SENIOR ADMINISTRATION OFFICIAL: Yeah, so -- so, you know, we think this proposal would -- would raise more than $250 billion. And we can follow up with you with an exact. And, you know, the structure of this proposal is that C corporations would not be able to deduct compensation above $1 million for any given employees.

That's an expansion in the current tax -- in current law where deductions are not allowed for the CEO, the CFO, and a number of other officers. But this would expand that to include anybody who is being paid over a million dollars. And as I noted, you know, I think it would raise substantial revenue.

And, you know, I'd just lastly kind of point out: It's not that, you know, the President has any problem at all with folks getting high salaries from -- from their companies above a million dollars; it's that, you know, we don't think that -- that companies should be able to take deductions for that compensation.

MODERATOR: And for our final question, I'll turn it over to Alexander Rifaat.

Q: Hi. Thanks for doing this. I have two questions. First, a big part of the President's economic agenda has centered around tax credits to -- to entice clean energy production, development; also encourage consumers to purchase electric vehicles. But the subsidies do come with certain domestic content requirements that has sort of put it at odds with allies in Europe.

And I know that the White House created a task force on the -- on the Inflation Reduction Act after it was passed. Also, created, I believe, a task force, as well, with the UK in order to sort of come up with some sort of agreement on the subsidies.

I just wanted to know if there was sort of any -- if the White House had any sort of update on that -- on negotiations there, if there was a timeframe for those negotiations.

And then, secondly, another aspect of the -- of the President's tax policy is sort of centered around this idea of sort of making it more equitable. The Treasury Department created an Advisory Committee on Racial Equity. But one of the members there, Dorothy Brown, sort of -- they made recommendations to -- to Secretary Yellen. And, essentially, they have not heard back from the Secretary, and she sort of called on the White House as -- to sort of get involved.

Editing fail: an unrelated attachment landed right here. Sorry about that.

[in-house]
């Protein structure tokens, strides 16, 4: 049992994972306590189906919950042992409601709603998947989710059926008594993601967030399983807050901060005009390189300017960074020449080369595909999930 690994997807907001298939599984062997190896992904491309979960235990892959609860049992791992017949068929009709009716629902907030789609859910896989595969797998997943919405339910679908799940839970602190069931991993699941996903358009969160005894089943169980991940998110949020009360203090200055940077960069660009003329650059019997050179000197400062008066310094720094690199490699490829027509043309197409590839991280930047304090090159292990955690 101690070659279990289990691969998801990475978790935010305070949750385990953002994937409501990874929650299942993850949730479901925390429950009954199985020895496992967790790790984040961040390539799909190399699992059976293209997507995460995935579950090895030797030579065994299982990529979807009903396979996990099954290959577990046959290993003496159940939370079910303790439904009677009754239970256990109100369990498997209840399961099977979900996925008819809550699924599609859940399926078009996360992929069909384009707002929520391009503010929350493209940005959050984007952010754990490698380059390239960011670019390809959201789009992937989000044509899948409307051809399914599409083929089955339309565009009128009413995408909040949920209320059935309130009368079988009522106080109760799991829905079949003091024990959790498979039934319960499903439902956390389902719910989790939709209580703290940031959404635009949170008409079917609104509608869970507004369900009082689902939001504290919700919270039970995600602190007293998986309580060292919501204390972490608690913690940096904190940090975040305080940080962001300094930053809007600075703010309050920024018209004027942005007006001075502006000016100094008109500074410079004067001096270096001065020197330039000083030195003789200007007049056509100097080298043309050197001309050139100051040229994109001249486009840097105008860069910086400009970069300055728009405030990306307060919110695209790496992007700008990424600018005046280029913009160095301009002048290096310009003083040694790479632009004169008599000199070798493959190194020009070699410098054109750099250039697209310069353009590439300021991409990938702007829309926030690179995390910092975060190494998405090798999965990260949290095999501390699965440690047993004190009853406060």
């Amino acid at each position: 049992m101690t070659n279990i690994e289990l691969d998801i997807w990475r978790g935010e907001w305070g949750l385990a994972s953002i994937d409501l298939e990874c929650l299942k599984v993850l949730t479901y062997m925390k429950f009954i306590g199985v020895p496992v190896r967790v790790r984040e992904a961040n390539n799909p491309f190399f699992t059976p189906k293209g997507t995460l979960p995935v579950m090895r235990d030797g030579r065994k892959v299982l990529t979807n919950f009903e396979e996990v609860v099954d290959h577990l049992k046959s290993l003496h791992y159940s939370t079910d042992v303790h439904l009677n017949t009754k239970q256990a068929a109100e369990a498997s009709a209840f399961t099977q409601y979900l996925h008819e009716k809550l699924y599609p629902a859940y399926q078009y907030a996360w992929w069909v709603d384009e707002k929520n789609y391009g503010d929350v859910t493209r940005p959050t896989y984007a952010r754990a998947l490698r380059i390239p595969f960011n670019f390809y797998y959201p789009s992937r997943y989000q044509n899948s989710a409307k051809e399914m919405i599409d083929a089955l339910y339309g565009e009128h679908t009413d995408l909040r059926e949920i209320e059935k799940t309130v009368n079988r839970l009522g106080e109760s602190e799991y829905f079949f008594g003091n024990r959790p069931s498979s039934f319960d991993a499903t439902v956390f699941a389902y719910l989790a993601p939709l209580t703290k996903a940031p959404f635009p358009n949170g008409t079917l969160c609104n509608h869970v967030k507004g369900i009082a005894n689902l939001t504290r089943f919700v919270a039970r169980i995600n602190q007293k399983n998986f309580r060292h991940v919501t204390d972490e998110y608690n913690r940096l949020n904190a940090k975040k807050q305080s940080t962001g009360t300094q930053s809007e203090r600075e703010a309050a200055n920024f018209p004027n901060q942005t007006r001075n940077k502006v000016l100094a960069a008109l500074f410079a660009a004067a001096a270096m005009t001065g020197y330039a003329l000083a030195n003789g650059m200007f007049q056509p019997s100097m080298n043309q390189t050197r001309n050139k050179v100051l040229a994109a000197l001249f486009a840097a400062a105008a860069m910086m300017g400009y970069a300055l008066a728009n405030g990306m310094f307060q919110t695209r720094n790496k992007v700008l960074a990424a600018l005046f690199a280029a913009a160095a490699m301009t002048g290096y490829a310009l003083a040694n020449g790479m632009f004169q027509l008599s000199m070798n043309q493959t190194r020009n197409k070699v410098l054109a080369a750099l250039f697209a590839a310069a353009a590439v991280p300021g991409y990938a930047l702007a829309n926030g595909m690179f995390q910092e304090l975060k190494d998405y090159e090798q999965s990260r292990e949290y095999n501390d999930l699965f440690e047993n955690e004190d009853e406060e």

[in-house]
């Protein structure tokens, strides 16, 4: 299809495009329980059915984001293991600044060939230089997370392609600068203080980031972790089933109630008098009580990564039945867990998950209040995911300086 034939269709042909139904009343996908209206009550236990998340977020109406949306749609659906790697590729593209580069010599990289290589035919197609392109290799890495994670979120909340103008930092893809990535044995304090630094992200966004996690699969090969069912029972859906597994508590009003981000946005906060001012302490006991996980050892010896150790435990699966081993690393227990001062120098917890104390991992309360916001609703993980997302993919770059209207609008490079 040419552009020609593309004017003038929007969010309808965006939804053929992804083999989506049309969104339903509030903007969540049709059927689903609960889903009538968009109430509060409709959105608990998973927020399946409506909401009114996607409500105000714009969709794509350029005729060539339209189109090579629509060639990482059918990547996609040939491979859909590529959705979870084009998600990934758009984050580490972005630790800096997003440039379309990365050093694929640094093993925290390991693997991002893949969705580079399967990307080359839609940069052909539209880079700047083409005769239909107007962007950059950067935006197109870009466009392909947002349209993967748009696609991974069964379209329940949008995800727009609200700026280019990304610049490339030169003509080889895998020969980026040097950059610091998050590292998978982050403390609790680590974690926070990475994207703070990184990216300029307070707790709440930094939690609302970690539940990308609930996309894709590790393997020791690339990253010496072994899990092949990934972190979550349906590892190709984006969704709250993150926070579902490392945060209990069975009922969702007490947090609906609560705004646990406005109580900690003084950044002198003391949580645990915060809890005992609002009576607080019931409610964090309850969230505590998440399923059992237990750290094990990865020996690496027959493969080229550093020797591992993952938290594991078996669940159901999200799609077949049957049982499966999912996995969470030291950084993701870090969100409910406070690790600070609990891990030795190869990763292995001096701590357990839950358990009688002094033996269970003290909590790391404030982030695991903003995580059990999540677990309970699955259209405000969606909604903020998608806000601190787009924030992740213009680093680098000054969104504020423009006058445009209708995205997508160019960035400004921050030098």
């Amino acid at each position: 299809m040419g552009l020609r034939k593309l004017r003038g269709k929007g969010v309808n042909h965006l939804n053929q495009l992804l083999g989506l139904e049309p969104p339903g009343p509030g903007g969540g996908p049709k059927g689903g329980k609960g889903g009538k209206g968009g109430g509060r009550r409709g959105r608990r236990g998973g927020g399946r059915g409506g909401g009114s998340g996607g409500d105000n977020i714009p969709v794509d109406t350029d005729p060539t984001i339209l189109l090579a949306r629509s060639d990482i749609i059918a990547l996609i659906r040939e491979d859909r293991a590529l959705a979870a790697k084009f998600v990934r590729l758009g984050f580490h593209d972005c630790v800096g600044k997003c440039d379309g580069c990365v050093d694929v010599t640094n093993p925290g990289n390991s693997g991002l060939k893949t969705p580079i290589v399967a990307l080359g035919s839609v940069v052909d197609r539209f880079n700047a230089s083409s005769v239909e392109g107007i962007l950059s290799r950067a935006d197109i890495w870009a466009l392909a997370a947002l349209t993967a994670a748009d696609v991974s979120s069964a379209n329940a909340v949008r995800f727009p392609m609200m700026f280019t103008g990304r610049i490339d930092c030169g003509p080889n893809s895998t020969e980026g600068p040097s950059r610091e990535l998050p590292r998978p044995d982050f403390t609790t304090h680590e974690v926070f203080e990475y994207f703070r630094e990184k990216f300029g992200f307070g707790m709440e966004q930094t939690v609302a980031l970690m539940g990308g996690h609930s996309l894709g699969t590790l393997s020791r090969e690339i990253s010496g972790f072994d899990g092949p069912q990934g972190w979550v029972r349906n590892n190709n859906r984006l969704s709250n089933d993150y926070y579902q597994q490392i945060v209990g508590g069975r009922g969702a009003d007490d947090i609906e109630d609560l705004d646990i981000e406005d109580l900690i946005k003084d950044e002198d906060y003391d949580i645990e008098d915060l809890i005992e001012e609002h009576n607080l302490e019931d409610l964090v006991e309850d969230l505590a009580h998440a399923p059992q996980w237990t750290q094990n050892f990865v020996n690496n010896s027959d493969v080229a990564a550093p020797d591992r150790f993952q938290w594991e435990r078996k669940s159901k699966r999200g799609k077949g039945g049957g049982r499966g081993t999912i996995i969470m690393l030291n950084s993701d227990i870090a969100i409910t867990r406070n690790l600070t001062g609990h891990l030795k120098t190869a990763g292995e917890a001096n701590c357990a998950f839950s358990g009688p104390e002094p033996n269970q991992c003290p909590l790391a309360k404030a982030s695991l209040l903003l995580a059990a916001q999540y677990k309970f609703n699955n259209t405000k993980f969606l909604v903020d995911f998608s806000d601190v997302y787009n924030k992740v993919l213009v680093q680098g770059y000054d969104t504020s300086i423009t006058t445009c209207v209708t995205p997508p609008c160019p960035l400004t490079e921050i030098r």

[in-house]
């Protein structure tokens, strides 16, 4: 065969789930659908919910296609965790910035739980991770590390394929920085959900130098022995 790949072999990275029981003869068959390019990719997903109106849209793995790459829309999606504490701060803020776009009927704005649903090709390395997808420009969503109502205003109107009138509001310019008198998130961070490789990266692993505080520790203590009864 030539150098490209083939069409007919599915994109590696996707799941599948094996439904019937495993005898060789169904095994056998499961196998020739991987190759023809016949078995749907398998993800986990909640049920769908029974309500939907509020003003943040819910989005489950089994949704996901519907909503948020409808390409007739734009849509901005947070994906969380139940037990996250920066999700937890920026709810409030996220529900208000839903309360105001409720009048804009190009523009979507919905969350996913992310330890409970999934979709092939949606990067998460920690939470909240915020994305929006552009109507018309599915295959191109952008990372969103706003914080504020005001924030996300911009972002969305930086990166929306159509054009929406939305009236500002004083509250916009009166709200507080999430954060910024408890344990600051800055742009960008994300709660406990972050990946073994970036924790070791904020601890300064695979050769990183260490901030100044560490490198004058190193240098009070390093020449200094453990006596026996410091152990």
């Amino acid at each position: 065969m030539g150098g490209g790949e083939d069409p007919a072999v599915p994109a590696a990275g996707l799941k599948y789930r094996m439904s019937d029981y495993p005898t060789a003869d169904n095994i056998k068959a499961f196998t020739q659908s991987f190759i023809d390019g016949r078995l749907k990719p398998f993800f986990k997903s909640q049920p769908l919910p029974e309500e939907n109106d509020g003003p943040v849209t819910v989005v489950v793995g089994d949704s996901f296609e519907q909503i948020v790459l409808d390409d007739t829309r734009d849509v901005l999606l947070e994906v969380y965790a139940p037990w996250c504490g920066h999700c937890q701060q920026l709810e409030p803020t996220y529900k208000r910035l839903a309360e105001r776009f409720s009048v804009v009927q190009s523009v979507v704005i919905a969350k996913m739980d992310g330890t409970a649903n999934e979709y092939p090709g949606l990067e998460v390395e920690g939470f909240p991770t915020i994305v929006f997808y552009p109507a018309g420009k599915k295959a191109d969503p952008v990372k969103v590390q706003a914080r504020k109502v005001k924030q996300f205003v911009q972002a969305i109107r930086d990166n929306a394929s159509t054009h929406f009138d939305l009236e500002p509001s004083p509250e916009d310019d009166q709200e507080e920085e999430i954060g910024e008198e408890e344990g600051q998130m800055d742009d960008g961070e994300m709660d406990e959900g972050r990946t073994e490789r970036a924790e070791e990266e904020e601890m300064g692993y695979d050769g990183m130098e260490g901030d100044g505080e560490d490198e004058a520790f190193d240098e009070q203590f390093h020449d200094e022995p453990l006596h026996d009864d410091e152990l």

I just wanted to see if the -- if there was, sort of, any reaction on that; if there was any sort of timeline for, sort of, the -- the, sort of -- the -- implementing any of the recommendations that this committee is making to the Treasury Department as it pertains to, you know, sort of, the tax system. Thank you.

SENIOR ADMINISTRATION OFFICIAL: Thanks for that. On the second one, I'd refer you to Treasury. I don't have an update there.

And then, on the first, I mean, you know, broadly speaking, we are very focused on making sure we're implementing the clean energy credits in a manner that's deploying rapidly clean energy technologies, lowering clean energy costs for folks, while also making sure that the domestic content requirements that are -- that are put in place are implemented effectively. So, we're very focused on that.

We're also focused on working with international partners who are themselves adopting incentives for clean energy deployment and production throughout the world. On the kind of specifics of those tasks forces, I'd -- task force, I'd refer you to NSC.

But just, you know, broadly, this is a key area of focus for us.

MODERATOR: And with that, we will conclude our call. It is embargoed until 5:00 a.m. tomorrow.

As mentioned at the top, the questions and answers were on background and are attributable to "senior administration officials."

Thank you. And tune in at 7:00 p.m. tomorrow -- no, 9:00 p.m.

Thank you.

6:24 P.M. EST

Joseph R. Biden, Press Call by National Economic Advisor Lael Brainard and Senior Administration Officials Previewing President Biden's State of the Union Address and Economic Agenda Online by Gerhard Peters and John T. Woolley, The American Presidency Project